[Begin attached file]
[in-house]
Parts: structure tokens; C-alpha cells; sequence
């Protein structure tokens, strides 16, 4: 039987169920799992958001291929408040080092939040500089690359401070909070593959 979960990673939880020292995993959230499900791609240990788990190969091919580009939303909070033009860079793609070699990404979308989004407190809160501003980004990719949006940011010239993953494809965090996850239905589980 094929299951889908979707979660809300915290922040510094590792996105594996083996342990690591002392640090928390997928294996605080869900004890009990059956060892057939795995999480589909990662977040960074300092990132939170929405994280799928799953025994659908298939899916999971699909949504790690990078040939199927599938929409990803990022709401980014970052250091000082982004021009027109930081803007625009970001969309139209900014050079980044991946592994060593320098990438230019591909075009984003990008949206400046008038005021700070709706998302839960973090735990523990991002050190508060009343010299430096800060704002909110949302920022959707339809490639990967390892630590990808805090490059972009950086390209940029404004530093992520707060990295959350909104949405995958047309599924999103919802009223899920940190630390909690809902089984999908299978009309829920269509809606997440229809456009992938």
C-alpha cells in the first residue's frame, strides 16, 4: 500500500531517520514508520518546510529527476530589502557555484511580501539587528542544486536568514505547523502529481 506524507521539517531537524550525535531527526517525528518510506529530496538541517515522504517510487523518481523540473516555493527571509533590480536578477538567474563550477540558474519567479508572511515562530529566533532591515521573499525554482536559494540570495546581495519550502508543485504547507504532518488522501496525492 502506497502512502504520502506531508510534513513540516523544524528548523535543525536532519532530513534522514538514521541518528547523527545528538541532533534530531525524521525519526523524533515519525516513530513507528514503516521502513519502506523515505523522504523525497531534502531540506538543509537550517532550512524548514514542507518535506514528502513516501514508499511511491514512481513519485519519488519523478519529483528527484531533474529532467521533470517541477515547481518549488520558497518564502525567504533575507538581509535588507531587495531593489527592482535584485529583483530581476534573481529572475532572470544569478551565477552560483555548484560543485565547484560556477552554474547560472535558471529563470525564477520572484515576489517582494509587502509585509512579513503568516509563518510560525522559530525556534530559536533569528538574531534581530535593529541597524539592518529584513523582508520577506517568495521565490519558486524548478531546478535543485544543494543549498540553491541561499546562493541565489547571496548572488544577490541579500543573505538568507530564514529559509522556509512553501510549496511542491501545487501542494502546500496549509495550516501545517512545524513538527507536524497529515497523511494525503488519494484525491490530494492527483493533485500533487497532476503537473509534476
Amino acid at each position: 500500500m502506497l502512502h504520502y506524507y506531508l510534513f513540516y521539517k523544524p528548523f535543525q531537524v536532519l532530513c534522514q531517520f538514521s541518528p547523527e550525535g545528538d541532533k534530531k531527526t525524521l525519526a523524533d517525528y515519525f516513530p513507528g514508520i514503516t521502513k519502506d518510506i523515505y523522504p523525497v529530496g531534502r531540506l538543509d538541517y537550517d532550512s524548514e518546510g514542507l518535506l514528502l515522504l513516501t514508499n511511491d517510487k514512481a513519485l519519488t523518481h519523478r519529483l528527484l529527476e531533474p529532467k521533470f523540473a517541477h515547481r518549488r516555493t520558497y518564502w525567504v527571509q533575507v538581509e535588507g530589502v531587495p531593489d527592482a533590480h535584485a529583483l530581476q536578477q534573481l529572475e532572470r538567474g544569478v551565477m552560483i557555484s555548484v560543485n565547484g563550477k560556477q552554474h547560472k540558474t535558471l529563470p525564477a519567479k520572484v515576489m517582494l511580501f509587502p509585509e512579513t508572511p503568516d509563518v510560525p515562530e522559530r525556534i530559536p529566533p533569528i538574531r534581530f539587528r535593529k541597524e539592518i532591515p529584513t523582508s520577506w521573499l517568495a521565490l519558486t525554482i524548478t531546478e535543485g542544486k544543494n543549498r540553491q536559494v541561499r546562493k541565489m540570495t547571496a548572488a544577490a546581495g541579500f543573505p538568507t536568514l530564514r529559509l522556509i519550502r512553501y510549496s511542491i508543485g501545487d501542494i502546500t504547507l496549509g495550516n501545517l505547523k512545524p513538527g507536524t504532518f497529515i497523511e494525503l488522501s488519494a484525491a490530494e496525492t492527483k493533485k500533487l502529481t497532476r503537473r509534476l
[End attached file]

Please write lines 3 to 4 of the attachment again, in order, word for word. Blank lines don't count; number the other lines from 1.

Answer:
């Protein structure tokens, strides 16, 4: 039987169920799992958001291929408040080092939040500089690359401070909070593959 979960990673939880020292995993959230499900791609240990788990190969091919580009939303909070033009860079793609070699990404979308989004407190809160501003980004990719949006940011010239993953494809965090996850239905589980 094929299951889908979707979660809300915290922040510094590792996105594996083996342990690591002392640090928390997928294996605080869900004890009990059956060892057939795995999480589909990662977040960074300092990132939170929405994280799928799953025994659908298939899916999971699909949504790690990078040939199927599938929409990803990022709401980014970052250091000082982004021009027109930081803007625009970001969309139209900014050079980044991946592994060593320098990438230019591909075009984003990008949206400046008038005021700070709706998302839960973090735990523990991002050190508060009343010299430096800060704002909110949302920022959707339809490639990967390892630590990808805090490059972009950086390209940029404004530093992520707060990295959350909104949405995958047309599924999103919802009223899920940190630390909690809902089984999908299978009309829920269509809606997440229809456009992938």
C-alpha cells in the first residue's frame, strides 16, 4: 500500500531517520514508520518546510529527476530589502557555484511580501539587528542544486536568514505547523502529481 506524507521539517531537524550525535531527526517525528518510506529530496538541517515522504517510487523518481523540473516555493527571509533590480536578477538567474563550477540558474519567479508572511515562530529566533532591515521573499525554482536559494540570495546581495519550502508543485504547507504532518488522501496525492 502506497502512502504520502506531508510534513513540516523544524528548523535543525536532519532530513534522514538514521541518528547523527545528538541532533534530531525524521525519526523524533515519525516513530513507528514503516521502513519502506523515505523522504523525497531534502531540506538543509537550517532550512524548514514542507518535506514528502513516501514508499511511491514512481513519485519519488519523478519529483528527484531533474529532467521533470517541477515547481518549488520558497518564502525567504533575507538581509535588507531587495531593489527592482535584485529583483530581476534573481529572475532572470544569478551565477552560483555548484560543485565547484560556477552554474547560472535558471529563470525564477520572484515576489517582494509587502509585509512579513503568516509563518510560525522559530525556534530559536533569528538574531534581530535593529541597524539592518529584513523582508520577506517568495521565490519558486524548478531546478535543485544543494543549498540553491541561499546562493541565489547571496548572488544577490541579500543573505538568507530564514529559509522556509512553501510549496511542491501545487501542494502546500496549509495550516501545517512545524513538527507536524497529515497523511494525503488519494484525491490530494492527483493533485500533487497532476503537473509534476